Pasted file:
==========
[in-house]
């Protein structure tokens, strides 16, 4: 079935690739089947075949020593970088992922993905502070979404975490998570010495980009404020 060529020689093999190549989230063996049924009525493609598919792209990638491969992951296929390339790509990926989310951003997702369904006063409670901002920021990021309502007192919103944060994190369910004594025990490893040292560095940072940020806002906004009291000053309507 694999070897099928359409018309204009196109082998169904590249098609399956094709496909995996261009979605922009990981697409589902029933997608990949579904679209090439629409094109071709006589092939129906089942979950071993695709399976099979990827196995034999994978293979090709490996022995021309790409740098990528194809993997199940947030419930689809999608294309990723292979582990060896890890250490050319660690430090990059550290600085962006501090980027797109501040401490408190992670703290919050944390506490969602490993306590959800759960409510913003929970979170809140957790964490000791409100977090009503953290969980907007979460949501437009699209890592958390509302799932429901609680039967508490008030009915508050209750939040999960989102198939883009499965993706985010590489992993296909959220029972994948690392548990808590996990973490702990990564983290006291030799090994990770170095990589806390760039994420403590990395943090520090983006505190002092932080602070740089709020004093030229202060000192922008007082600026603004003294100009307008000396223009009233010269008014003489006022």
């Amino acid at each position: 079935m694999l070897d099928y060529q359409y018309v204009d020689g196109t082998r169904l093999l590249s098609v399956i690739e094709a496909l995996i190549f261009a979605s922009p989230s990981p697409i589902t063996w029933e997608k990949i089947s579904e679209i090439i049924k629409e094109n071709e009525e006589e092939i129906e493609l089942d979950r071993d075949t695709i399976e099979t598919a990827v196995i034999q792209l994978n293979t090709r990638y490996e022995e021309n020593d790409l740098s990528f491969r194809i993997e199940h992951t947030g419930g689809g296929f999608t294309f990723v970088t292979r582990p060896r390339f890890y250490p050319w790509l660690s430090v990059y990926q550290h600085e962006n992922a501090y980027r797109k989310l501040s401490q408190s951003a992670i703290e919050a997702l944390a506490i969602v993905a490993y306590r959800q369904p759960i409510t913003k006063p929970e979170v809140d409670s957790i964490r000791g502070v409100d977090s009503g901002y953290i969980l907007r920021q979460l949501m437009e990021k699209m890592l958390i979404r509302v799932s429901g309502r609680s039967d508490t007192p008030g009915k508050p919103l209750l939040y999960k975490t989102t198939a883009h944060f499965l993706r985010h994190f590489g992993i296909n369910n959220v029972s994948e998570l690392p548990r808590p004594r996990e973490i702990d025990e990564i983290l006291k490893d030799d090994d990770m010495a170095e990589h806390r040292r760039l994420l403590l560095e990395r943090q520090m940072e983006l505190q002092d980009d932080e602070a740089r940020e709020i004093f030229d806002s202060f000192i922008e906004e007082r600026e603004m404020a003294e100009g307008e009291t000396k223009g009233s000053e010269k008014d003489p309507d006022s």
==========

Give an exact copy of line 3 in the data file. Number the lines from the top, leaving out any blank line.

């Amino acid at each position: 079935m694999l070897d099928y060529q359409y018309v204009d020689g196109t082998r169904l093999l590249s098609v399956i690739e094709a496909l995996i190549f261009a979605s922009p989230s990981p697409i589902t063996w029933e997608k990949i089947s579904e679209i090439i049924k629409e094109n071709e009525e006589e092939i129906e493609l089942d979950r071993d075949t695709i399976e099979t598919a990827v196995i034999q792209l994978n293979t090709r990638y490996e022995e021309n020593d790409l740098s990528f491969r194809i993997e199940h992951t947030g419930g689809g296929f999608t294309f990723v970088t292979r582990p060896r390339f890890y250490p050319w790509l660690s430090v990059y990926q550290h600085e962006n992922a501090y980027r797109k989310l501040s401490q408190s951003a992670i703290e919050a997702l944390a506490i969602v993905a490993y306590r959800q369904p759960i409510t913003k006063p929970e979170v809140d409670s957790i964490r000791g502070v409100d977090s009503g901002y953290i969980l907007r920021q979460l949501m437009e990021k699209m890592l958390i979404r509302v799932s429901g309502r609680s039967d508490t007192p008030g009915k508050p919103l209750l939040y999960k975490t989102t198939a883009h944060f499965l993706r985010h994190f590489g992993i296909n369910n959220v029972s994948e998570l690392p548990r808590p004594r996990e973490i702990d025990e990564i983290l006291k490893d030799d090994d990770m010495a170095e990589h806390r040292r760039l994420l403590l560095e990395r943090q520090m940072e983006l505190q002092d980009d932080e602070a740089r940020e709020i004093f030229d806002s202060f000192i922008e906004e007082r600026e603004m404020a003294e100009g307008e009291t000396k223009g009233s000053e010269k008014d003489p309507d006022s």